He said, "This is as a result of each one trying to outdo the other in the area of infrastructural and developmental projects." "I was able to build a rapport with the MP of the area where I was then the DCE and together we were able to initiate various projects in our communities and district."
On his achievement as DCE, Mr. Dwuma Odoom said he was able to settle a century old land dispute and chieftaincy disputes through his diplomatic and communication skills.
He said he also initiated development projects in his area with the assistance and co-operation of the MP.
On his new plans for the ministry, the Deputy Minister designate said he would seek the directions of his Minister as to what could be done with the plans and ideas he has.
"I will go to him like Joseph went to Pharaoh and tell him about my plans and how they can be implemented through his guidance."
Mr. Mohammed Amin Adam, Deputy Minister Designate for Northern Region, said he was concerned about the power sector reforms because it would make power available to most Ghanaians, especially the Northern Region.
"It was the wish and interest of any government to provide power to the entire nation and that with the rural electrification programme in progress the last of the 18 districts in the Northern Region will soon be provided with electricity."
Mrs. Sophia Horner-Sam, Deputy Minister Designate for Western Region, said she would ensure that most women in her region would be educated on the agenda and programmes of the Ministry of Women and Children's Affairs.
She said she would also ensure that micro-credit that are made available to the women for their small businesses should be paid back since it is a revolving fund.
"There is the need to educate the women that the monies given to them is not a gift and must be paid back."
On mining and its effects on the environment, Mrs Horner-Sam said galamsey had been in operation for the past 100 years in the Western Region and had degraded the land and polluted the water bodies. She said over the past four years there has been a series of meetings with the miners on cyanide spillage into water bodies and its harmful effect to the people.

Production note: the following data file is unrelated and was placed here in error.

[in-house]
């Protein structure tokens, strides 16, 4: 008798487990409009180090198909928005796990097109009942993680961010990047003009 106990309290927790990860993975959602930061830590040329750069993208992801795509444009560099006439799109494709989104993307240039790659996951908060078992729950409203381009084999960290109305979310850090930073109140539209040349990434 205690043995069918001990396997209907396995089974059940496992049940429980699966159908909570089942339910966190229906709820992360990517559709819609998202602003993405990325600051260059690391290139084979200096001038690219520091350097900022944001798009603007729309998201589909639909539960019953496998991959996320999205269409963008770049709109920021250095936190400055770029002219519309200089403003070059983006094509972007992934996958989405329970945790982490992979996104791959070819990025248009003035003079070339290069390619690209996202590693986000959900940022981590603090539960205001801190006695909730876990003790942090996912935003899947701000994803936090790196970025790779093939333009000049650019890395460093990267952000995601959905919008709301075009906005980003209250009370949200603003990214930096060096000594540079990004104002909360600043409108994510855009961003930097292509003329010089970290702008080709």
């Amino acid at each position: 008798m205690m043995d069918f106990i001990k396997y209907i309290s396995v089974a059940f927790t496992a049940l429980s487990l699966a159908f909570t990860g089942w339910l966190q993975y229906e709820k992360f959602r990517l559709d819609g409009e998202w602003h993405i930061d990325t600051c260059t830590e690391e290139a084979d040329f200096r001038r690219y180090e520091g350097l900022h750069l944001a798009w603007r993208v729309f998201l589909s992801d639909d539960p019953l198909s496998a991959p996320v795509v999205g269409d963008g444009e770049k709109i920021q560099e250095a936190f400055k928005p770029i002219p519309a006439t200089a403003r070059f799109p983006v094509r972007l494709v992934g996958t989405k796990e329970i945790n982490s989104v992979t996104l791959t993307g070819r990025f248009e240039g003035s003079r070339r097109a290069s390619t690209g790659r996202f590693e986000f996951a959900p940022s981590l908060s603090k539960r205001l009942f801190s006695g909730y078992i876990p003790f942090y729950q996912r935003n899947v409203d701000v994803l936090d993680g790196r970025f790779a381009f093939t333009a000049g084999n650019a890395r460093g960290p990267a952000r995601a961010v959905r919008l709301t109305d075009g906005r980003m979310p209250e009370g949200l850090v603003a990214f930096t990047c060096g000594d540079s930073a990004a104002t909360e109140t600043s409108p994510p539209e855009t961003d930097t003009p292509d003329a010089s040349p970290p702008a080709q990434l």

She said the galamsey operators should be brought together into groups so that they could be given specific portions of the land to operate on to minimise land degradation.
"When they are brought together they can be monitored to ensure that the thing is done and cyanide spillage minimised."
Asked about her views on marital rape, Mrs. Horner-Sam said, "I don't think it is proper for a man to rape his wife and I also don't think women should use sex as a weapon against their husbands. I believe there should be consensus."
Mr. Christopher Addae, Deputy Minister Designate for Harbours and Railways, said plans are far advanced to extend railways to the North of the country and beyond.
He said the ministry is looking for funds from African Development Bank (ADB) in collaboration with the government of Burkina Faso to do a joint survey of railway line from the north of Ghana to Burkina Faso. Mr. Addae said currently the railways has lost its position as the number one carrier of bulk goods from the hinterlands to the coast. "Railways services are cheap for bulk transportation but unfortunately it is carrying only about two per cent of the total haulage of goods in the country." 14 March 05